By that stage, you may have already observed interesting trends. Keep exploring! You don't necessarily need to correlate the time series themselves to uncover interesting stuff.

If you are really interested in computing similarity between time series with different scales, look into dynamic time warping. If you computed the pairwise DTW similarity between all of your features, you may be able to infer which features tend to go together. I have seen this applied to financial data to analyze stocks that trend together. However, DTW doesn't solve the problem of missing data. For that, you will want to look into data imputation. But keep in mind, no amount of imputation can create data for you! It can only fill gaps based on what you think belongs there.

EDIT

You asked for clarification on the averaging process in step 2. Here is an example with body temperature:

Assume you are interested in time intervals of width $w$. From time $t_j$ to time $t_{j+1}=t_j+w$, let's say you have measured your temperature $T$ a total of $n_j$ times: $T_1, \ldots, T_{n_j}$. Then, instead of plotting a point for each of the $n_j$ temperature measurements, plot a single point corresponding to the mean temperature $\bar{T}_j=1/{n_j}\sum_{i=1}^{n_j} T_i$. The goal is simply to create a plot with less clutter. For categorical variables, it would make more sense to plot the median than the mean.

By reducing the fidelity of your x-axis to have fewer points, the plot may be easier to look at. But you are dealing with more features than I expected, so the utility of this approach is limited. I would play around with missingno some more --- understanding the feature co-occurrence may be the first step in understanding cause and effect relationships between features. Good luck!

• Hi, I've updated my post with a question to your answer, it was too long to post as a comment, Also thanks for the reply, I'm looking into your suggestions. – userqwerty1 Jun 7 '18 at 19:53
• @userqwerty1 I understand that you are looking for something more automated, but when your data lacks so much structure, it can be useful to do more ad-hoc exploratory analysis first to better understand what you're dealing with. What is the vertical axis on your scatter plot? You are dealing with more features than I thought, so it is a bit difficult to interpret. But I am noticing a lot of features that appear to take constant values, and a strange "envelope" that lower bounds all your data. Looks a little odd to me. – scherm Jun 8 '18 at 11:15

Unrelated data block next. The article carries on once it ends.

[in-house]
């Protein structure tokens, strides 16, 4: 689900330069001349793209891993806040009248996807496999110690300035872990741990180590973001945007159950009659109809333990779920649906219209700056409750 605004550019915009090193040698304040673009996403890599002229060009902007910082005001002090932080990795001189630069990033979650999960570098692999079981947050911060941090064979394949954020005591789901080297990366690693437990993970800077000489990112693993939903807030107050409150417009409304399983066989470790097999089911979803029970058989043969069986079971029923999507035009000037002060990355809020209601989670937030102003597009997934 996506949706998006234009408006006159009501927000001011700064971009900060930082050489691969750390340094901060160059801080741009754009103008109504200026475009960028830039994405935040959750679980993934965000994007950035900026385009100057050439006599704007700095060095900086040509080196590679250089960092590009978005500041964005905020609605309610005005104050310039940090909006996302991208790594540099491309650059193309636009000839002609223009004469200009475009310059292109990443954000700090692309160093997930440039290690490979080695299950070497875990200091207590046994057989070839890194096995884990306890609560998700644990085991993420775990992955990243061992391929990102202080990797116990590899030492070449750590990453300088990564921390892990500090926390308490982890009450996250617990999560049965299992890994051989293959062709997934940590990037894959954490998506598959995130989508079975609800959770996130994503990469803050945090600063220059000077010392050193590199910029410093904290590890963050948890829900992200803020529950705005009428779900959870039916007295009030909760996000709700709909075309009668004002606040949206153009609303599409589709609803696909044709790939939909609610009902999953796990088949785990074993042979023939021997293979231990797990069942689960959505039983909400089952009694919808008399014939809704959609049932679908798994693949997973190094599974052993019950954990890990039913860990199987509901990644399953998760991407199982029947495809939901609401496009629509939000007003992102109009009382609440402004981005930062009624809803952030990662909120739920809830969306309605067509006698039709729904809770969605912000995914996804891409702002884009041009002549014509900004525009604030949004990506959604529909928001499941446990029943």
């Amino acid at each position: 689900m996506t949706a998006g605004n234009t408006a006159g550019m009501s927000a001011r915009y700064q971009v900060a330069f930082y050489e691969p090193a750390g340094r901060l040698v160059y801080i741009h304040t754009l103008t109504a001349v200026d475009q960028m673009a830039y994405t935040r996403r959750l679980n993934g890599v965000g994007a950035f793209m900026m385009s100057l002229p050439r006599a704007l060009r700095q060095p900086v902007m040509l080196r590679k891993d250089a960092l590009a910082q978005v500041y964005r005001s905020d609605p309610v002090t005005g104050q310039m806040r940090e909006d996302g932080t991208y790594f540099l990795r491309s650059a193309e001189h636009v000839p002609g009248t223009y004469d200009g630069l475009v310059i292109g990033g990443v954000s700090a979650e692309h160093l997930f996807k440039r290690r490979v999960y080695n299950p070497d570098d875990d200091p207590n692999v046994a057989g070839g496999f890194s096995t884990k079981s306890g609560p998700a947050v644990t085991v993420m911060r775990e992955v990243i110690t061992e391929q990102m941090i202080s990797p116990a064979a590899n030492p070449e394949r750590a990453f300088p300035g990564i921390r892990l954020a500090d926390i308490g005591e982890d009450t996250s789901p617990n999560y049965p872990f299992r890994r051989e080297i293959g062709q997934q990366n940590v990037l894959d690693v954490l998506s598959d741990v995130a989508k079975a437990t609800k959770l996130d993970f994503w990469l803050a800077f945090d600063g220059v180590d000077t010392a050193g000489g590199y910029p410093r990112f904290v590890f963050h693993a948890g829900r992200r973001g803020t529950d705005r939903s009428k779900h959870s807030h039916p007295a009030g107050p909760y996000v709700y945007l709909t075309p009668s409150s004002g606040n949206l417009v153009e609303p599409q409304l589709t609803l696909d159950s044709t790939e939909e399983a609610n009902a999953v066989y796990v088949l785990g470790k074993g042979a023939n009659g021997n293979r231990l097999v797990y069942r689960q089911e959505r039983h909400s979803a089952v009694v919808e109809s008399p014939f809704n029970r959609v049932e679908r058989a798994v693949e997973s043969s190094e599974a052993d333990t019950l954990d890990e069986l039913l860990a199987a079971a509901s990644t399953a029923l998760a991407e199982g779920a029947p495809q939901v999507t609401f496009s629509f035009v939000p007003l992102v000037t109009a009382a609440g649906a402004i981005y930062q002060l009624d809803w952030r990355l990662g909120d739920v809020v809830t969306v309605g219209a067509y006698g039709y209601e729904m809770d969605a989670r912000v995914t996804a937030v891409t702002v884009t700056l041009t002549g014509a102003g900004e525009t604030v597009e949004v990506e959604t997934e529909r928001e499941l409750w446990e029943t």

• @userqwerty1 As far as modeling/extracting the information that picked_event(t) for some time t somehow causes event_a(t+m) or event_b(t+n) for some delays m and n, that is a more difficult thing to answer. Without designing a model that at least implies picked_event(t) could cause event_a(t+m), I'm not sure what you could do. Causality is a difficult thing to infer. I will update my answer with an example of the averaging operation in step 2. – scherm Jun 8 '18 at 11:20
• I've just plotted all the features x - time, y - number of a feature(0-N) no average values there. This odd look was the result of features being ordered by last seen, so closer to 0 feature was last seen a long time ago(I've added a variable to track but then stopped tracking it or it was replaced by several more specific variables) – userqwerty1 Jun 8 '18 at 16:37
• >Without designing a model that at least implies picked_event(t) could cause event_a(t+m)// I was thinking about having some scalar metric, for example correlation between EventA and EvenetB between 0 and 1, 1 being A happens when B happens or with a delay, set a bias like 0.7, so that the system provides me all the events that have correlation with a picked eventA and it's higher than 0.7. It would find them though bruteforce of delays for all events. – userqwerty1 Jun 8 '18 at 16:41

You're interested in Granger causality. As for missing data, this will prove costly if you try to use Granger causality, as it uses linear regression (which is quite sensitive to missing data).

You can try inputting the mean temperature to replace the missing values, but this comes with its own issues -- for more on this, refer to imputation.